The financial reward came a couple of weeks later when he signed an eight-year, $64 million contract to remain in Washington.

Which brings us to today’s question.

It’s obviously impossible to say for sure what’s going to happen, but it wouldn’t surprise me if he had another big season. Why? A few reasons:

  • As good as he was, last year wasn’t a total outlier, either. Carlson racked up 55 points (12 goals, 43 assists) in 2014-15, which was tied for fifth best among blue liners that year.
  • He was at his best last season skating with trade deadline addition Michal Kempny. Kempny, of course, also re-upped, agreeing to a four-year extension. So, in theory, Carlson should be able to pick up where he left off.
  • Carlson has credited Todd Reirden with helping him take his game to new heights. Well, Reirden is now the guy in charge of the whole operation. How could that not help?
  • A major reason Carlson puts up so many points is his role on the power play. And that unit, which really hit its stride in the postseason (29.3-percent), returns all five skaters.
  • Carlson has also been pretty durable, which is critical to being productive. In fact, last season he skated in all of the Caps’ games for the sixth time in eight full-time seasons.

So, yeah, it’s all setting up nicely for Carlson to have a strong 2018-19.

To me, the only unknown is whether he’ll have the same hunger and determination now that he’s got long-term security and that previously elusive championship ring.

Again, that’s impossible to predict. But I can tell you this: Over the course of two decades in this business, I’ve covered lots of players who inked life-changing contracts. With a few of them, I had immediate concerns.

I have no such reservations about Carlson's ability to play up to his new deal, particularly in the first several seasons of it.

JJ: There's nothing wrong with a player being motivated by a new deal, but I am always wary when players have career years on the last year of their contract.

The issue is whether or not a player can continue to play at the level they showed when a new contract is no longer a motivating factor. After signing a new deal for eight years and $64 million, Carlson won't have to think about money or contracts for a long time.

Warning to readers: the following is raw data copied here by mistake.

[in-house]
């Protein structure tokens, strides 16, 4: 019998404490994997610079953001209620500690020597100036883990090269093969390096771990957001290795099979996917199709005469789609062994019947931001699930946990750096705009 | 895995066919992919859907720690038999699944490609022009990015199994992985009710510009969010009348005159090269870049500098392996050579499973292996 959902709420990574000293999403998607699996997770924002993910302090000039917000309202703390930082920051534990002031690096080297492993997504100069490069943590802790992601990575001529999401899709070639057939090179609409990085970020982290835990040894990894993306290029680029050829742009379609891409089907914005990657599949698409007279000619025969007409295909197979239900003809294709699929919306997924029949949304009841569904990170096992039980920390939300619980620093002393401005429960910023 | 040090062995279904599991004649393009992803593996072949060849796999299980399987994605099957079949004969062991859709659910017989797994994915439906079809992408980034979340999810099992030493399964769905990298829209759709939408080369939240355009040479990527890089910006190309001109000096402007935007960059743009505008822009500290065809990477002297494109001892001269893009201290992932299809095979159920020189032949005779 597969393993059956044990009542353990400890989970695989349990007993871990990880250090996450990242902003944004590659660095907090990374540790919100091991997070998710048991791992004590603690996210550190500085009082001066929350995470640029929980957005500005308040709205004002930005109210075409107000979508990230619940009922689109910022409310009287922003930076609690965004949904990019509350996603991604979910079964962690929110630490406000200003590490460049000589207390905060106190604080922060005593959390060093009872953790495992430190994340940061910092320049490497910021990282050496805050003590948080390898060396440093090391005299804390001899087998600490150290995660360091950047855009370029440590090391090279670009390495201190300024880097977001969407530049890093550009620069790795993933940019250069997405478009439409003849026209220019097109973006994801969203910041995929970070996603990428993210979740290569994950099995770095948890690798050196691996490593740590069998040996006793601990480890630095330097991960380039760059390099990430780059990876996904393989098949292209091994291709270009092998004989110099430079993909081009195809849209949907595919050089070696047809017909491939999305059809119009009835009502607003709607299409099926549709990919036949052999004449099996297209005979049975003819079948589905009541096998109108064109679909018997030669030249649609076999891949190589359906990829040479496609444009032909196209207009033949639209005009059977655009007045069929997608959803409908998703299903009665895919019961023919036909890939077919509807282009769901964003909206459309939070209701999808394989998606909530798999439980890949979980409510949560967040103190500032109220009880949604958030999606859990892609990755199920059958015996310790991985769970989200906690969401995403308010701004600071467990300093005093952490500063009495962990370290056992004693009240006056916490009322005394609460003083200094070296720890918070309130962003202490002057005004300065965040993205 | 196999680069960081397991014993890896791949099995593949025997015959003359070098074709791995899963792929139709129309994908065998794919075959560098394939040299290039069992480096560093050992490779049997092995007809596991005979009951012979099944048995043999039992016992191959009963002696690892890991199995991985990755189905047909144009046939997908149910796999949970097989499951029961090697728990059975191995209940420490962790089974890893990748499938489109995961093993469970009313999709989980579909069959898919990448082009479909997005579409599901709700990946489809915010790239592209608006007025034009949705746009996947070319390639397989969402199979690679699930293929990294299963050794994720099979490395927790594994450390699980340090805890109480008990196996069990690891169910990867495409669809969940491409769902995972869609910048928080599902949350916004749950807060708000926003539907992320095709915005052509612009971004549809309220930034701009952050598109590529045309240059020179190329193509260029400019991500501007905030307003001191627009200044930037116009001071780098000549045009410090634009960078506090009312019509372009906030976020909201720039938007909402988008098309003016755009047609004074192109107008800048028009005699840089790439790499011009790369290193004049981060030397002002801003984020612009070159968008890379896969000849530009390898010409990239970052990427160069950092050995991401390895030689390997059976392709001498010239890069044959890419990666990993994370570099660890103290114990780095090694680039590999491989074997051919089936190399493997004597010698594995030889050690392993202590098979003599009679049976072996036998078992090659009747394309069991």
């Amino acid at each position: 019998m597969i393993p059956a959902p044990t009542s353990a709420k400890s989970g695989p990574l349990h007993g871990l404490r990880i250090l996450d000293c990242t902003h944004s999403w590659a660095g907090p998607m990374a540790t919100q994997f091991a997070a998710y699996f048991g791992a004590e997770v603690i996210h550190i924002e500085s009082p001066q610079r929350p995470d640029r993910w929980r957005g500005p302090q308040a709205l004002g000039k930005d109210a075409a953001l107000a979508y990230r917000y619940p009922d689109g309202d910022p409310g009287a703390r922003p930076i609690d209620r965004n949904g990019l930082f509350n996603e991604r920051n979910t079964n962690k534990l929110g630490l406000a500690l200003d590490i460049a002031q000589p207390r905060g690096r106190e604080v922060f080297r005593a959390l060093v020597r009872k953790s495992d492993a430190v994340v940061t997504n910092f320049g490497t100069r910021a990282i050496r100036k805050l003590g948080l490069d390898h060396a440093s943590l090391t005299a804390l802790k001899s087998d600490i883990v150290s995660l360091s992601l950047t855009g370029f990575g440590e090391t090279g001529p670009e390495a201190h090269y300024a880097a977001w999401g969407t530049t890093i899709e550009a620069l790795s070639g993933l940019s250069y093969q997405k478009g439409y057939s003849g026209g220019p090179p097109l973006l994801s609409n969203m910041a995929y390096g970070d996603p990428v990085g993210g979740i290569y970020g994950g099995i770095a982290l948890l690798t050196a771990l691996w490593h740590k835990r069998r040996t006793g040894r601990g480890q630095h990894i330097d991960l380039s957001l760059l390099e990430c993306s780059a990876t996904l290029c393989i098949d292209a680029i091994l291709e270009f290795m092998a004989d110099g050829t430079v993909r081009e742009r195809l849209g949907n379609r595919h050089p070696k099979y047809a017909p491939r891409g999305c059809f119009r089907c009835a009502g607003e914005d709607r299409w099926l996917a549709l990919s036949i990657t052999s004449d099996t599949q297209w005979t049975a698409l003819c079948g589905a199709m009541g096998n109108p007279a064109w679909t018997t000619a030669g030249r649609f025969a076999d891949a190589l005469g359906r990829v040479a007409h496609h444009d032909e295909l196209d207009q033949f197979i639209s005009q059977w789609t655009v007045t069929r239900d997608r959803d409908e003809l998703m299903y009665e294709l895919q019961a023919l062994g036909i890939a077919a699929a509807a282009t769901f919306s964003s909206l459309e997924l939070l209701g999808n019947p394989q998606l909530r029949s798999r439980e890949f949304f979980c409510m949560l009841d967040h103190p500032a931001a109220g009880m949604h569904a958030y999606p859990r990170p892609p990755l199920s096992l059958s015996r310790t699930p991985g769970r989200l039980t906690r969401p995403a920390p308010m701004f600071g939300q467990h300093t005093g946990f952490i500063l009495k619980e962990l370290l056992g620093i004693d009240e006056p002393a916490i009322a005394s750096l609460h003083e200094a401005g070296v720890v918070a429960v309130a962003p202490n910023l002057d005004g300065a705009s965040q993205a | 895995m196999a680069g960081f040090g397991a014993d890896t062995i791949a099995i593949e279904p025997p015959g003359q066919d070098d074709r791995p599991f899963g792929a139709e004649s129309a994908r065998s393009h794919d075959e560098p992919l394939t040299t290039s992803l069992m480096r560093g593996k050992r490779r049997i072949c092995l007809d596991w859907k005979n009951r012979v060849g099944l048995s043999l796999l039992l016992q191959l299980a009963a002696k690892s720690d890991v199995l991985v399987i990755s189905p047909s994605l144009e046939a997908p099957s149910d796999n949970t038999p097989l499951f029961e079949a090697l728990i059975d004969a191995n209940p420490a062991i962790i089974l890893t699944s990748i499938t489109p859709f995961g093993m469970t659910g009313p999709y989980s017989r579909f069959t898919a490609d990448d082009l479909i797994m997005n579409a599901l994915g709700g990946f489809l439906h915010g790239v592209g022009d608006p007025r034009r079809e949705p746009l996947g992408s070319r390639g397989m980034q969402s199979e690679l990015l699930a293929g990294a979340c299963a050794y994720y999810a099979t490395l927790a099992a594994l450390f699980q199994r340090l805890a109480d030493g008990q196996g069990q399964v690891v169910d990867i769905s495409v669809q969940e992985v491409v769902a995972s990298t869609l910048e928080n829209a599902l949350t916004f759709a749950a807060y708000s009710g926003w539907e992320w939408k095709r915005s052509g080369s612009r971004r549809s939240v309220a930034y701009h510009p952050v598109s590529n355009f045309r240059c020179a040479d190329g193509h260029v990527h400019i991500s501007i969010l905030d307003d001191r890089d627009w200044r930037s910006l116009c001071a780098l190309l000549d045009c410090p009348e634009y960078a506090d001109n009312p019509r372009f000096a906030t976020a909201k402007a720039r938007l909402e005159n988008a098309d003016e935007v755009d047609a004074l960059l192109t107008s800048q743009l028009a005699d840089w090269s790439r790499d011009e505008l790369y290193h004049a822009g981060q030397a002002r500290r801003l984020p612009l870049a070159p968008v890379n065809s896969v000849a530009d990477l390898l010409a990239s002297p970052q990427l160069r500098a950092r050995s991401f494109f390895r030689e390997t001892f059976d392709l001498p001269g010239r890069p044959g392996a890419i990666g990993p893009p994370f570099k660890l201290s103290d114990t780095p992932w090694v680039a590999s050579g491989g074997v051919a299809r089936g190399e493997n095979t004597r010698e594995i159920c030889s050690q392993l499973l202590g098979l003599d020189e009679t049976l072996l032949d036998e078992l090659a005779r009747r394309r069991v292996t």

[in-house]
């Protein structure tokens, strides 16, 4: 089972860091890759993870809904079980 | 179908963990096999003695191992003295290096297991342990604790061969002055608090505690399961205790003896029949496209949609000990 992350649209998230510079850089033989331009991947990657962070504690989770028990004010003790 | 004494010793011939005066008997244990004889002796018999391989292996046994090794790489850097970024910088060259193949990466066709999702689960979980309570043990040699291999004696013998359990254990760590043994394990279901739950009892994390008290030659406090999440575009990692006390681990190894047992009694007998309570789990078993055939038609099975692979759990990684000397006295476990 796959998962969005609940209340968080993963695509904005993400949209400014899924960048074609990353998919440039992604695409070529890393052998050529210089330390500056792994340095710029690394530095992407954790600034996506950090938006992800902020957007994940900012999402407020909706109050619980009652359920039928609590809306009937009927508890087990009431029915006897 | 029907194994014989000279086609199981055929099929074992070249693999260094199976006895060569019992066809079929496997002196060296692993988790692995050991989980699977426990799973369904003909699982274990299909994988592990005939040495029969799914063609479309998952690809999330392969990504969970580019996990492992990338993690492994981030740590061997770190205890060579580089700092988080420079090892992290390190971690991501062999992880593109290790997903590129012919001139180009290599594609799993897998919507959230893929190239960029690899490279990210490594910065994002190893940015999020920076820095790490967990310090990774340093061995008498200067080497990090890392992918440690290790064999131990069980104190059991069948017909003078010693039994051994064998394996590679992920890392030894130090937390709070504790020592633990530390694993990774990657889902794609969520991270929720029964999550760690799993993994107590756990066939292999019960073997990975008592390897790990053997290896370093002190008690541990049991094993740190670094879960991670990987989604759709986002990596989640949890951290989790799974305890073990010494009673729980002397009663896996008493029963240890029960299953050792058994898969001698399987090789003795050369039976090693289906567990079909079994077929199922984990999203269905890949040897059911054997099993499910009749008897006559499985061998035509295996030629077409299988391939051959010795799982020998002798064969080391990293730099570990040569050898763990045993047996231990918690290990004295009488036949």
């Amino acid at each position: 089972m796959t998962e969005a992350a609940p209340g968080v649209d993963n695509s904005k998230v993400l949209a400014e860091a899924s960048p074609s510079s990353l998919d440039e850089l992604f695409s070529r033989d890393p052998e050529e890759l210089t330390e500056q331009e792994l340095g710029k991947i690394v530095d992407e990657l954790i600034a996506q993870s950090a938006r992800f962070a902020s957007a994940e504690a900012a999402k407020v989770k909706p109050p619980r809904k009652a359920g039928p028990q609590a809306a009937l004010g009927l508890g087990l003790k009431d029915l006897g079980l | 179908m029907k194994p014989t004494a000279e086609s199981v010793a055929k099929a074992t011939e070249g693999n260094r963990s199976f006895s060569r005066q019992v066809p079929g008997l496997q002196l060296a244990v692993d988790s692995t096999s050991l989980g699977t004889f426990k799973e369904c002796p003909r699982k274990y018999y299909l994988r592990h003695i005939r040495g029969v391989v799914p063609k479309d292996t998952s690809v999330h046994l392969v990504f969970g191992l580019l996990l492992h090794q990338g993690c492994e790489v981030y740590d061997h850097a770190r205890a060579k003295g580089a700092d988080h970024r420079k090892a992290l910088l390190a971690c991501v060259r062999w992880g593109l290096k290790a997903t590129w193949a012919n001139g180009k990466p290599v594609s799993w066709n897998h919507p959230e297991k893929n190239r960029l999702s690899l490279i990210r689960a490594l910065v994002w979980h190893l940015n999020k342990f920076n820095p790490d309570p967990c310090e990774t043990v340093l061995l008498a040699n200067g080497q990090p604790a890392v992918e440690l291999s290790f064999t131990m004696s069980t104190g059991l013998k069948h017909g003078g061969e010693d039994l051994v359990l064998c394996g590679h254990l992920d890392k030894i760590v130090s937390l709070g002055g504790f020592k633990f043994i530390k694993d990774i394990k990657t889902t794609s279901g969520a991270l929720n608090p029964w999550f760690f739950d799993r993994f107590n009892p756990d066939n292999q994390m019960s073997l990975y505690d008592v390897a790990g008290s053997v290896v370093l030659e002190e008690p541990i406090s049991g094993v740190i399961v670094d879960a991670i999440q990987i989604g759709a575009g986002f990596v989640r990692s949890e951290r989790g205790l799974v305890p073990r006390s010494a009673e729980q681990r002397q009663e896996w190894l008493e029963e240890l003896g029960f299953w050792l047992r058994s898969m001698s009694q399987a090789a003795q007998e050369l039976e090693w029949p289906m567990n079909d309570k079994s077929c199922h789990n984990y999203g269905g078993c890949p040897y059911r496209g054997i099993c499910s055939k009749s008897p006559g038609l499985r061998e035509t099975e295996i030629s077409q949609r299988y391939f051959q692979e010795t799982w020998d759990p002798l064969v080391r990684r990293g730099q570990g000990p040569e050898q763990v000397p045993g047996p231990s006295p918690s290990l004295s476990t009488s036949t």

When it comes to motivation, a lot of the questions surrounding the Capitals this year will depend on how they react to winning the Cup. Of course everyone wants to repeat, but psychologically will they come into camp more motivated than ever to defend their title or will they be satisfied with finally winning it all?

For Carlson, there are several reasons to be hopeful. Tarik went over a number of those reasons above, but the two biggest for me are Michal Kempny and Todd Reirden.

This season, Carlson will have Kempny as his partner to start, rather than a cycle of practically every left-handed defenseman on the ice depending on the situation. Second, what Mitch Korn is to goalies, Reirden is to defensemen. With him as the head coach, I believe the ceiling for Carlson will only continue to climb.

Let's also go beyond the numbers. Matt Niskanen suffered an injury early last season that forced Carlson into a primary role on both ends of the ice. He was playing nearly 30 minutes a night and, with two rookies on the blue line who Barry Trotz did everything he could to shelter, those were very hard minutes. Yet, Carlson excelled. The offensive upside was always there, but the way he played defensively was a revelation.

While Dmitry Orlov and Niskanen will remain a solid pair for the Caps, I believe Carlson will be the guy heading into the season which will mean more minutes and more responsibility.

Plus, despite what he meant to the team's defense and despite leading all defensemen in points with 68, Carlson was not selected to participate in the All-Star Game, he was not one of the three finalists for the Norris Trophy and he was not among the four defensemen named to the end of season All-Star team. His incredible season earned him no recognition at all other than his new contract. A $64 million contract is a heck of a consolation prize, but his season deserved more recognition than that.

You don't often see a player of his caliber enter a season with a chip on his shoulder, but Carlson should have a fairly sizable one.

Other key questions

How will the Caps look different under Todd Reirden?
Will the Caps suffer a Stanley Cup hangover?
Can Alex Ovechkin still challenge for another Rocket Richard Trophy?
Has Evgeny Kuznetsov made the jump from really good player to superstar?

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Capitals re-sign Madison Bowey leaving Tom Wilson the lone remaining RFA

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Capitals re-sign Madison Bowey leaving Tom Wilson the lone remaining RFA

Defenseman Madison Bowey re-signed with the Capitals on Thursday, inking a two-year extension that will carry an average of $1 million.

Bowey carried a cap charge of $703,333 last season.

The 23-year-old appeared in 51 games for the Caps in 2017-18, amassing 12 assists, 24 penalty minutes and a plus/minus rating of minus-3.

Bowey also suited up in nine contests for AHL Hershey, though he finished the season as one of the Black Aces during Washington's run to the Stanley Cup.

With Bowey back in the fold, the Caps now have six of seven defenseman from last season’s roster under contract. (Veteran Brooks Orpik remains an unrestricted free agent.)

Bowey had an uneven first year in the NHL—he didn’t play following the late-February addition of Michal Kempny—but the Caps expect that the 6-2, 198-pound right-shot blue liner will become reliable full-time player with more seasoning.

Bowey’s deal leaves Tom Wilson as the Caps' only remaining unsigned restricted free agent. The sides are in discussions on a multi-year extension.

Including Bowey’s extension, the Caps have roughly $7.3 million in salary cap space remaining, according to CapFriendly.